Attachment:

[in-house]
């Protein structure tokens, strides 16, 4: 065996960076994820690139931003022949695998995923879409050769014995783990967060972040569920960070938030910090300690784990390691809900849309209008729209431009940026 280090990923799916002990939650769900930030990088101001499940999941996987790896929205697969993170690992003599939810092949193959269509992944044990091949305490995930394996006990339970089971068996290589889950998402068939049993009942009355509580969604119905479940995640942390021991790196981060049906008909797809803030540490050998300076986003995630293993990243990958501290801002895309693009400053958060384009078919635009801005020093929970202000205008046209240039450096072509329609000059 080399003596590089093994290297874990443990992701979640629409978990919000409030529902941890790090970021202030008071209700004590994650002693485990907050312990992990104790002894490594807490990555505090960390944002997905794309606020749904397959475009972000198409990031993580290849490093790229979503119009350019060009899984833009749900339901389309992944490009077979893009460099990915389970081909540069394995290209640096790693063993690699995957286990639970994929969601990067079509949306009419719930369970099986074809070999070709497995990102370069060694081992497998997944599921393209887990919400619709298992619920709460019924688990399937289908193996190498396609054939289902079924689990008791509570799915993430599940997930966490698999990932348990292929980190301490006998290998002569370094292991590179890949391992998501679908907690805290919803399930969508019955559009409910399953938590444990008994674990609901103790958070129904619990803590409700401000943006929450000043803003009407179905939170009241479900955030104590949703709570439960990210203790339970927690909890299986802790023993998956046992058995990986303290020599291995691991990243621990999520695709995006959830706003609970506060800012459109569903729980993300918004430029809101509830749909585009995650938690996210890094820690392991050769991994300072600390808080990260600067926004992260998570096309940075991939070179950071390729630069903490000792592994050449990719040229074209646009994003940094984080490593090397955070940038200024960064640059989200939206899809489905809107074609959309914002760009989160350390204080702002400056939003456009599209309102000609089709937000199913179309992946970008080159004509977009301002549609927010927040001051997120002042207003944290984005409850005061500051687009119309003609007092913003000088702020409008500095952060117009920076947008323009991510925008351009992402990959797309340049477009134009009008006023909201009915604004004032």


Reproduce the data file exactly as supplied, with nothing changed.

[in-house]
């Protein structure tokens, strides 16, 4: 065996960076994820690139931003022949695998995923879409050769014995783990967060972040569920960070938030910090300690784990390691809900849309209008729209431009940026 280090990923799916002990939650769900930030990088101001499940999941996987790896929205697969993170690992003599939810092949193959269509992944044990091949305490995930394996006990339970089971068996290589889950998402068939049993009942009355509580969604119905479940995640942390021991790196981060049906008909797809803030540490050998300076986003995630293993990243990958501290801002895309693009400053958060384009078919635009801005020093929970202000205008046209240039450096072509329609000059 080399003596590089093994290297874990443990992701979640629409978990919000409030529902941890790090970021202030008071209700004590994650002693485990907050312990992990104790002894490594807490990555505090960390944002997905794309606020749904397959475009972000198409990031993580290849490093790229979503119009350019060009899984833009749900339901389309992944490009077979893009460099990915389970081909540069394995290209640096790693063993690699995957286990639970994929969601990067079509949306009419719930369970099986074809070999070709497995990102370069060694081992497998997944599921393209887990919400619709298992619920709460019924688990399937289908193996190498396609054939289902079924689990008791509570799915993430599940997930966490698999990932348990292929980190301490006998290998002569370094292991590179890949391992998501679908907690805290919803399930969508019955559009409910399953938590444990008994674990609901103790958070129904619990803590409700401000943006929450000043803003009407179905939170009241479900955030104590949703709570439960990210203790339970927690909890299986802790023993998956046992058995990986303290020599291995691991990243621990999520695709995006959830706003609970506060800012459109569903729980993300918004430029809101509830749909585009995650938690996210890094820690392991050769991994300072600390808080990260600067926004992260998570096309940075991939070179950071390729630069903490000792592994050449990719040229074209646009994003940094984080490593090397955070940038200024960064640059989200939206899809489905809107074609959309914002760009989160350390204080702002400056939003456009599209309102000609089709937000199913179309992946970008080159004509977009301002549609927010927040001051997120002042207003944290984005409850005061500051687009119309003609007092913003000088702020409008500095952060117009920076947008323009991510925008351009992402990959797309340049477009134009009008006023909201009915604004004032």